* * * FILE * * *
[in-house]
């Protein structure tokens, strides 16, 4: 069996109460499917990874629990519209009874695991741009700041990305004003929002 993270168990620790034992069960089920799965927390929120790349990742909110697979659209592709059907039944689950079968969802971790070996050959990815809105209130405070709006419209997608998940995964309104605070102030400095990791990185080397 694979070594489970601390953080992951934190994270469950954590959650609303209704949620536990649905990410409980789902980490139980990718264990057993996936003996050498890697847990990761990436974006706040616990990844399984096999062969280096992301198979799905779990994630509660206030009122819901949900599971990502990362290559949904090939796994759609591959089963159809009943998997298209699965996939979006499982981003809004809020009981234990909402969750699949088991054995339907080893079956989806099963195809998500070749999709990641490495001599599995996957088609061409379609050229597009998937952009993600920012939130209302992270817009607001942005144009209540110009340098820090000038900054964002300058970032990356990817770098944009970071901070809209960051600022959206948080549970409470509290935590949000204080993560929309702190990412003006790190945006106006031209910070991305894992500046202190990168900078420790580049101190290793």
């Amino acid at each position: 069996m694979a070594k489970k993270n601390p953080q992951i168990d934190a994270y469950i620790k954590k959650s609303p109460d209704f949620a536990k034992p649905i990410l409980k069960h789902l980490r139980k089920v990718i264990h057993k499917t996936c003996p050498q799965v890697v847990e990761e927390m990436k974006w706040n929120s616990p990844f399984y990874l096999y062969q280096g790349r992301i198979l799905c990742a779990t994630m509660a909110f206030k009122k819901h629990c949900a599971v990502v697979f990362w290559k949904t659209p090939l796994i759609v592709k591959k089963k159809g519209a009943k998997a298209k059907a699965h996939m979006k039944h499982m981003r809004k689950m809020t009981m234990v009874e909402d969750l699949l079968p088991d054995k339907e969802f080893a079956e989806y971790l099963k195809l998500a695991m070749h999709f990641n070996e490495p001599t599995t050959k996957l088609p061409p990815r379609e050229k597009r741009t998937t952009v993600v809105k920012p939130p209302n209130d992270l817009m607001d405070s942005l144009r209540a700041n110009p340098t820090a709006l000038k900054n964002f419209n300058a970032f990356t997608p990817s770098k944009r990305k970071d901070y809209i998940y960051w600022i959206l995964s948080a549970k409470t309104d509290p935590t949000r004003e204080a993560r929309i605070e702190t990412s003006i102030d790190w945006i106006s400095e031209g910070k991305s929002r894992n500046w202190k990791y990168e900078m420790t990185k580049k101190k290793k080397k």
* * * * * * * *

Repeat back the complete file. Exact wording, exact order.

[in-house]
């Protein structure tokens, strides 16, 4: 069996109460499917990874629990519209009874695991741009700041990305004003929002 993270168990620790034992069960089920799965927390929120790349990742909110697979659209592709059907039944689950079968969802971790070996050959990815809105209130405070709006419209997608998940995964309104605070102030400095990791990185080397 694979070594489970601390953080992951934190994270469950954590959650609303209704949620536990649905990410409980789902980490139980990718264990057993996936003996050498890697847990990761990436974006706040616990990844399984096999062969280096992301198979799905779990994630509660206030009122819901949900599971990502990362290559949904090939796994759609591959089963159809009943998997298209699965996939979006499982981003809004809020009981234990909402969750699949088991054995339907080893079956989806099963195809998500070749999709990641490495001599599995996957088609061409379609050229597009998937952009993600920012939130209302992270817009607001942005144009209540110009340098820090000038900054964002300058970032990356990817770098944009970071901070809209960051600022959206948080549970409470509290935590949000204080993560929309702190990412003006790190945006106006031209910070991305894992500046202190990168900078420790580049101190290793």
């Amino acid at each position: 069996m694979a070594k489970k993270n601390p953080q992951i168990d934190a994270y469950i620790k954590k959650s609303p109460d209704f949620a536990k034992p649905i990410l409980k069960h789902l980490r139980k089920v990718i264990h057993k499917t996936c003996p050498q799965v890697v847990e990761e927390m990436k974006w706040n929120s616990p990844f399984y990874l096999y062969q280096g790349r992301i198979l799905c990742a779990t994630m509660a909110f206030k009122k819901h629990c949900a599971v990502v697979f990362w290559k949904t659209p090939l796994i759609v592709k591959k089963k159809g519209a009943k998997a298209k059907a699965h996939m979006k039944h499982m981003r809004k689950m809020t009981m234990v009874e909402d969750l699949l079968p088991d054995k339907e969802f080893a079956e989806y971790l099963k195809l998500a695991m070749h999709f990641n070996e490495p001599t599995t050959k996957l088609p061409p990815r379609e050229k597009r741009t998937t952009v993600v809105k920012p939130p209302n209130d992270l817009m607001d405070s942005l144009r209540a700041n110009p340098t820090a709006l000038k900054n964002f419209n300058a970032f990356t997608p990817s770098k944009r990305k970071d901070y809209i998940y960051w600022i959206l995964s948080a549970k409470t309104d509290p935590t949000r004003e204080a993560r929309i605070e702190t990412s003006i102030d790190w945006i106006s400095e031209g910070k991305s929002r894992n500046w202190k990791y990168e900078m420790t990185k580049k101190k290793k080397k």